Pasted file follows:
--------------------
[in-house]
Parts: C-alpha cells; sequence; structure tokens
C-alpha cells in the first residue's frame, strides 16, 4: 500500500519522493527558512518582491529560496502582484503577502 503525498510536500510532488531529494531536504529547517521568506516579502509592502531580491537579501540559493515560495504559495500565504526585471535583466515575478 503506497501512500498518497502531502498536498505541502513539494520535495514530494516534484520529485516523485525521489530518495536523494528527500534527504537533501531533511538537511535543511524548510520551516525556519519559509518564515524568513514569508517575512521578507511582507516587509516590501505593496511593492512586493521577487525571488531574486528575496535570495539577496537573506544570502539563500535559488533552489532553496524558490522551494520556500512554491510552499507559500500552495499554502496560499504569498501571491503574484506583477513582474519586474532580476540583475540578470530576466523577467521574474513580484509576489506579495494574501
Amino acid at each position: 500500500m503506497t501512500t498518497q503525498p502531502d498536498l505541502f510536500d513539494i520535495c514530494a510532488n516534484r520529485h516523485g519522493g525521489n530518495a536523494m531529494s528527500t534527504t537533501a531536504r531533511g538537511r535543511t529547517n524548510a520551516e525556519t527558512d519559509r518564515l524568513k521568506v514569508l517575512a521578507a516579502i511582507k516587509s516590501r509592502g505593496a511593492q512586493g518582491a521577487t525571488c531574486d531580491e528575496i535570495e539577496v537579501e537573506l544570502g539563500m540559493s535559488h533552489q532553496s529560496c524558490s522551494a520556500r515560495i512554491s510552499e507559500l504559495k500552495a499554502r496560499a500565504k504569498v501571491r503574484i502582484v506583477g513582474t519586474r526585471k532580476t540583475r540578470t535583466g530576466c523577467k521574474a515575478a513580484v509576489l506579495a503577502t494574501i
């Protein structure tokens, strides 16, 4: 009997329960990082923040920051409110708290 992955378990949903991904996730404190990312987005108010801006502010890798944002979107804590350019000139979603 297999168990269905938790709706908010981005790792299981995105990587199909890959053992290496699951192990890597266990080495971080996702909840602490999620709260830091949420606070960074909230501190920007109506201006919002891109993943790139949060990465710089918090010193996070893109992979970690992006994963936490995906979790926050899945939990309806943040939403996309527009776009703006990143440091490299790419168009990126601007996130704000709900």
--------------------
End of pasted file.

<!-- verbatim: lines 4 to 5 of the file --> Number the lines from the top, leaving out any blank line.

Amino acid at each position: 500500500m503506497t501512500t498518497q503525498p502531502d498536498l505541502f510536500d513539494i520535495c514530494a510532488n516534484r520529485h516523485g519522493g525521489n530518495a536523494m531529494s528527500t534527504t537533501a531536504r531533511g538537511r535543511t529547517n524548510a520551516e525556519t527558512d519559509r518564515l524568513k521568506v514569508l517575512a521578507a516579502i511582507k516587509s516590501r509592502g505593496a511593492q512586493g518582491a521577487t525571488c531574486d531580491e528575496i535570495e539577496v537579501e537573506l544570502g539563500m540559493s535559488h533552489q532553496s529560496c524558490s522551494a520556500r515560495i512554491s510552499e507559500l504559495k500552495a499554502r496560499a500565504k504569498v501571491r503574484i502582484v506583477g513582474t519586474r526585471k532580476t540583475r540578470t535583466g530576466c523577467k521574474a515575478a513580484v509576489l506579495a503577502t494574501i
């Protein structure tokens, strides 16, 4: 009997329960990082923040920051409110708290 992955378990949903991904996730404190990312987005108010801006502010890798944002979107804590350019000139979603 297999168990269905938790709706908010981005790792299981995105990587199909890959053992290496699951192990890597266990080495971080996702909840602490999620709260830091949420606070960074909230501190920007109506201006919002891109993943790139949060990465710089918090010193996070893109992979970690992006994963936490995906979790926050899945939990309806943040939403996309527009776009703006990143440091490299790419168009990126601007996130704000709900």